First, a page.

Photo by Jessica Gale via Morguefile

Photo by Jessica Gale via Morguefile

If you doubt the power of the written word, look at one of biotech’s recent controversies. In this blog, I’ve mentioned CRISPR, the gene editing technology that .

Like many scientific endeavors, it has a history of multiple scientists contributing to its discovery, a slow progression, and a mix of academic and private institutions working with and patenting the new technology.  But what happens to the scientific community when someone takes more credit for the technology’s progress than is due?

We may have just found out. On January 14, the journal Cell published a “perspective” written by Eric Lander, a director of Broad Institute, which holds several patents for the technology. It was titled  The Heroes of CRISPR.  Some readers felt it portrayed an inaccurate history of the discovery of CRISPR that seriously ignored the contributions of seminal scientists in favor of those associated with the Broad Institute.

Was it just an oversight? Or was it intended to garner more donations and bolster patent claims for the Broad Institute?  Did it have something to do with the fact that the earlier researchers who laid the groundwork for CRISPR were women?

Further, it was published in Cell, a prestigious science publication. They introduced it as a “perspective,” but no where else in the text did it remind readers it was just one person’s viewpoint or mention the potential conflict of interest.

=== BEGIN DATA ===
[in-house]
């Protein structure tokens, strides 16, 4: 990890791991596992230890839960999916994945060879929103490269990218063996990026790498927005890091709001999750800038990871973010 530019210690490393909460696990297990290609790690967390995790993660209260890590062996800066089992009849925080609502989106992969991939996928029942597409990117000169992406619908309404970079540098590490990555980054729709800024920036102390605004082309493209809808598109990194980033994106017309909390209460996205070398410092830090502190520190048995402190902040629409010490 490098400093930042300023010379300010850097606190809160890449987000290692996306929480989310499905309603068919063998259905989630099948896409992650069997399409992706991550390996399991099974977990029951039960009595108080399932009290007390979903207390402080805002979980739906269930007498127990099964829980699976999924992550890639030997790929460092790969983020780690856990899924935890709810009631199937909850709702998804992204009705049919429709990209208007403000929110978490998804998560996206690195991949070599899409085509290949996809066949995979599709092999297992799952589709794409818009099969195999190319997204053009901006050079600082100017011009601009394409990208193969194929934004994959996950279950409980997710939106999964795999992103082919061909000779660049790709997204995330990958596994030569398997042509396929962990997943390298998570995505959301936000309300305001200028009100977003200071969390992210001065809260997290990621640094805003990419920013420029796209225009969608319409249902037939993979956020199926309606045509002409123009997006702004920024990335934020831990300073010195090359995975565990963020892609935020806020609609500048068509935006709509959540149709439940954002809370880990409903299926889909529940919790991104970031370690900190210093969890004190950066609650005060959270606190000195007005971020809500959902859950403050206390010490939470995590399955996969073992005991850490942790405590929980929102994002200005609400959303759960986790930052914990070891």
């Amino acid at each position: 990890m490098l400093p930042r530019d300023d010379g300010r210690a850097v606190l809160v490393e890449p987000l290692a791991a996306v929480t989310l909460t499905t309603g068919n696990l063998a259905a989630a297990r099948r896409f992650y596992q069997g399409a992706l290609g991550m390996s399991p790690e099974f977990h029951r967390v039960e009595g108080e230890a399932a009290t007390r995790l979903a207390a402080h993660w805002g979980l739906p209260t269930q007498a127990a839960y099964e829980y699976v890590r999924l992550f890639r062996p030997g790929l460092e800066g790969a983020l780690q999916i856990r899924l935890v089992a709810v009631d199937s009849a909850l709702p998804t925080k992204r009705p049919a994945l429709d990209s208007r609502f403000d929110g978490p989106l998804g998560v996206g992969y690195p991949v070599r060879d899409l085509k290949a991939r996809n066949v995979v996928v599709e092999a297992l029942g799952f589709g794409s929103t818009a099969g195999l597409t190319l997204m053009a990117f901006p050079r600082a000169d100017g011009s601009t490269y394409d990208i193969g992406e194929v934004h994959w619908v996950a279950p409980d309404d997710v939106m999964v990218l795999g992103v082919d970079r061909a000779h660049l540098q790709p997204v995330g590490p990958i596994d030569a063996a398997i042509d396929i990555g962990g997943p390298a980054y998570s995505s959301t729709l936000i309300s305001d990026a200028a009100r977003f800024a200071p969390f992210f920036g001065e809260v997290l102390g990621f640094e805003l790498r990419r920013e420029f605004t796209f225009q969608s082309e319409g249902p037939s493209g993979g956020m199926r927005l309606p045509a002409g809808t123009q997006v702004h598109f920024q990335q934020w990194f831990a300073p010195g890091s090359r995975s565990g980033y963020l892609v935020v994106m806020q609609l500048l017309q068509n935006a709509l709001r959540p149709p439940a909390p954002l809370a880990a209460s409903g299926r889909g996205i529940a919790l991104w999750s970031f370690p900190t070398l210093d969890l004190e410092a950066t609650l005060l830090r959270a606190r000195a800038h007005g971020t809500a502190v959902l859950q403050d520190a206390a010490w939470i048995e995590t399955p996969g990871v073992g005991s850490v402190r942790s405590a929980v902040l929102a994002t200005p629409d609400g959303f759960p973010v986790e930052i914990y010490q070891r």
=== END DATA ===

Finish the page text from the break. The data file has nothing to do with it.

It also underlines another potential issue within the scientific community. Should people do science to  advance knowledge and contribute to quality of life, or for fame and money. If scientific discovery is fueled more by thirst for knowlege? Does it roll forward faster and better when scientists are willing to collaborate rather than entering a patent race? Or is the promise of money and fame what fuels scientists to put out their best work fastest?

It  will be interesting to see what the future holds as bloggers and tweeters weigh in about the ethics of self-promotion in bio-technology, another aspect of the power of the written word. If a journal publishes something people think is biased, there are forums for people to call them out. Maybe that is what keeps certain interests from becoming too powerful.

The Embarrassing, Destructive Fight over Biotech’s Big Breakthrough

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